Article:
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Predicting Disease Progression with Multiparametric Magnetic Resonance Imaging of Prostate Cancer Managed with Active Surveillance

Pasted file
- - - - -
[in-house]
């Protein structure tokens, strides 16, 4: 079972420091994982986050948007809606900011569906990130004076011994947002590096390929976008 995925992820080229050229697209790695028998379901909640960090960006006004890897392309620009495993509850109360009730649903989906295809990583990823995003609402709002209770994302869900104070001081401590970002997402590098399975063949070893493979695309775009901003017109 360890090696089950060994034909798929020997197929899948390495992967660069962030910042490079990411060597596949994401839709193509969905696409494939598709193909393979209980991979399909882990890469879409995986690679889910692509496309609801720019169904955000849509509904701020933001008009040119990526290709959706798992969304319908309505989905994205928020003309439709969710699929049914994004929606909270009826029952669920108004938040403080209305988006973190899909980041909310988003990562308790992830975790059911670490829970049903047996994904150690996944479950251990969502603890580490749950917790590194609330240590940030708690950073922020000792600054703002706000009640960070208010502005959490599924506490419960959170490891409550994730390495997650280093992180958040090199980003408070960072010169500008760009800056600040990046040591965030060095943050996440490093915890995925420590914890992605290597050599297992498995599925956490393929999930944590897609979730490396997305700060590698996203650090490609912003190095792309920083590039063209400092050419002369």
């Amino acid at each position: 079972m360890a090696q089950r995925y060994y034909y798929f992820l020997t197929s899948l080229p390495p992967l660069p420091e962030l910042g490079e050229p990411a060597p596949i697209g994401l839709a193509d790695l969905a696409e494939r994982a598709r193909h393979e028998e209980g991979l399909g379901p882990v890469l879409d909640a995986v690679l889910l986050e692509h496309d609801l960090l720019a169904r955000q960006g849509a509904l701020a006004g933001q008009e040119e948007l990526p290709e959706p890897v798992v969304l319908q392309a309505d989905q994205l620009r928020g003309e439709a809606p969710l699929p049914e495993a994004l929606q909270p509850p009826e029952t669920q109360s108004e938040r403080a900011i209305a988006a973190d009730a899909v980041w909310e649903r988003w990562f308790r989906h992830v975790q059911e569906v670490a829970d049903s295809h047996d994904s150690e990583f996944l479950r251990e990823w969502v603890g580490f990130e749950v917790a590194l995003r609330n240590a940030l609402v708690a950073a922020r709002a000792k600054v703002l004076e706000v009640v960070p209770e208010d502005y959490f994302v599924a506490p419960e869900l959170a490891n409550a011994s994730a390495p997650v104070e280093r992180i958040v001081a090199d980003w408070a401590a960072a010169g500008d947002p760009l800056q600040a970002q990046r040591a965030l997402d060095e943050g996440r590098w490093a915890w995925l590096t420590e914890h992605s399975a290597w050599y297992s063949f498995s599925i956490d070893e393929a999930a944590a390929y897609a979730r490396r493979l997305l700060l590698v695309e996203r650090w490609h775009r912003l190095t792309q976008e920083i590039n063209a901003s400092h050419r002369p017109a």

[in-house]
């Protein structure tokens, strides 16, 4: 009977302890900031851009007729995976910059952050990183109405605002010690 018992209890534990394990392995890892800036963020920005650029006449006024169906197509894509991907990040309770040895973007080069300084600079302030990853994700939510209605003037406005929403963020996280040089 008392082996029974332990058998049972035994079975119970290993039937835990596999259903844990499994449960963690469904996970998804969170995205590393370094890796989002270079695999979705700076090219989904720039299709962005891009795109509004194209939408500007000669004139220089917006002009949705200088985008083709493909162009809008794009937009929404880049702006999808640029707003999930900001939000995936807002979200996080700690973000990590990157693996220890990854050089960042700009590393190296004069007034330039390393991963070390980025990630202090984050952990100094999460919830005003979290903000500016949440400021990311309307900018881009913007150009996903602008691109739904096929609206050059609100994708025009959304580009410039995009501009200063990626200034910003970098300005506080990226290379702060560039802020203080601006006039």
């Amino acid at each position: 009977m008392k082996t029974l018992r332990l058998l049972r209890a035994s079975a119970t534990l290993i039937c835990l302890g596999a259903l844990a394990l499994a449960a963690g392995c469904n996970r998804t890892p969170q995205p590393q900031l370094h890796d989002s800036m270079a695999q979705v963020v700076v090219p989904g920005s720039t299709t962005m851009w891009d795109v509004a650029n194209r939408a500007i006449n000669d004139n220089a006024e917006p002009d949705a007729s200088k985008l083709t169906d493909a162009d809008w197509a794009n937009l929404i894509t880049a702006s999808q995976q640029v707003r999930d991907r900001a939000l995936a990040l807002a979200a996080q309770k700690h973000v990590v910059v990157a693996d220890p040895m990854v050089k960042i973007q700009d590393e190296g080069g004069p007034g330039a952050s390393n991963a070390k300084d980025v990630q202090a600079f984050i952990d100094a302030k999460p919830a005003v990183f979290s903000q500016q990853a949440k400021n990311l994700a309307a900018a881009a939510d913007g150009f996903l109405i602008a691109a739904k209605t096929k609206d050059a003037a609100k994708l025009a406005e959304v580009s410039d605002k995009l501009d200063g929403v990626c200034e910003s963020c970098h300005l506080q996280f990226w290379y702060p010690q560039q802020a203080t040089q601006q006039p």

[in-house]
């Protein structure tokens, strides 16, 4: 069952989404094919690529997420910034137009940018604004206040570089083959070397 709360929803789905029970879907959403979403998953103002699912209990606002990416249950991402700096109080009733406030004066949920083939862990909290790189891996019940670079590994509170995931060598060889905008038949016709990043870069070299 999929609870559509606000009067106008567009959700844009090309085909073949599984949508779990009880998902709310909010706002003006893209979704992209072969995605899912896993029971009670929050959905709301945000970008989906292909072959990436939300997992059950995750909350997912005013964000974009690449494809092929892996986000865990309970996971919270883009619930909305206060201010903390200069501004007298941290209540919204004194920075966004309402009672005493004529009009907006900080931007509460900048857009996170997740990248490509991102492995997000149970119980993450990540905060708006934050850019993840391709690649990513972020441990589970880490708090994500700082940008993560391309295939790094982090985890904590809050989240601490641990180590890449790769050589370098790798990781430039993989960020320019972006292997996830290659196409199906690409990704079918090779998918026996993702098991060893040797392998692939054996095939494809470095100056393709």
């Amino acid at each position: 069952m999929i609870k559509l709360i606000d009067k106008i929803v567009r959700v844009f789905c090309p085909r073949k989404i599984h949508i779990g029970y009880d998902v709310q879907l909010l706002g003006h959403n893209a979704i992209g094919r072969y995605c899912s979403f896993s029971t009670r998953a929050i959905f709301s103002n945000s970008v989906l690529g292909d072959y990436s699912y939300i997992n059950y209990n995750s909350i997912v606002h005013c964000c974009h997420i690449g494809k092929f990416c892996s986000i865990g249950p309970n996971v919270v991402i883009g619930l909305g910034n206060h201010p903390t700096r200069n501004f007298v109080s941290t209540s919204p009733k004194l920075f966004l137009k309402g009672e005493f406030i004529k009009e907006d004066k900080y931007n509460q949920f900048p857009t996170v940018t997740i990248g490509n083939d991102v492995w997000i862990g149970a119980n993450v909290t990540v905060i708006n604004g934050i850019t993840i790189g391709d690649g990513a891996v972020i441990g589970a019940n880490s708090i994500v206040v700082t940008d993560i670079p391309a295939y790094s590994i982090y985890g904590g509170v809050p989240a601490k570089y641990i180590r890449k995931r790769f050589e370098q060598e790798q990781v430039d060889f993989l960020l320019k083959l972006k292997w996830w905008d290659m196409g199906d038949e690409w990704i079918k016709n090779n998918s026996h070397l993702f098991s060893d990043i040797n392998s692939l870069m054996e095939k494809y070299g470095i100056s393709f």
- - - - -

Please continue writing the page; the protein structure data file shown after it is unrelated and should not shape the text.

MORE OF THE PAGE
Prostate cancer is currently the most prevalent noncutaneous cancer in males. An increase in the number of men diagnosed with indolent, organ-confined disease has lead to the increasing numbers of patients and their physicians selecting active surveillance or "delayed definitive treatment" as a viable approach for managing prostate cancer. However, the selection of appropriate patients for active surveillance has been confounded by sampling errors associated with transrectal ultrasound guided biopsies as well as accurate clinical and imaging biomarkers that predict for aggressive, progressive disease at diagnosis. Multiparametric magnetic resonance (MR) imaging may assist in overcoming this problem; it allows for the identification of the whole gland and a combination of T2-weighted MR imaging, proton MR spectroscopic imaging (1H MRSI), and diffusion-weighted imaging (DWI) can be used to better characterize the aggressiveness of intraglandular cancer at diagnosis. In this retrospective study, we quantitatively analyzed multiparametric MR images from a cohort of active surveillance patients (N=119) to determine the combination of MR imaging techniques that best predicted disease progression on active surveillance. Fifty-nine of 119 patients progressed within 43 ± 32 months on active surveillance. Receiver-operator characteristic (ROC) curve analysis indicated that all three techniques (T2 MRI, MRSI, DWI) demonstrated similar modest accuracies in predicting progression on AS (AUC of 0.59, 0.63 and 0.61, respectively). The best prediction of prostate cancer progression in AS patients was when all three techniques were positive for cancer presence, yielding an odds ratio for progression of 2.91 (95% CI 1.19 - 7.08) as compared to all other findings. Whereas a negative finding for all 3 tests for patients that were appropriate for AS yielded an odds ratio for no progression of 2.84 (95% CI = 1.26 - 6.37) as compared to all other findings. In conclusion, multiparametric MR imaging could play a valuable role in better selecting patients for active surveillance.

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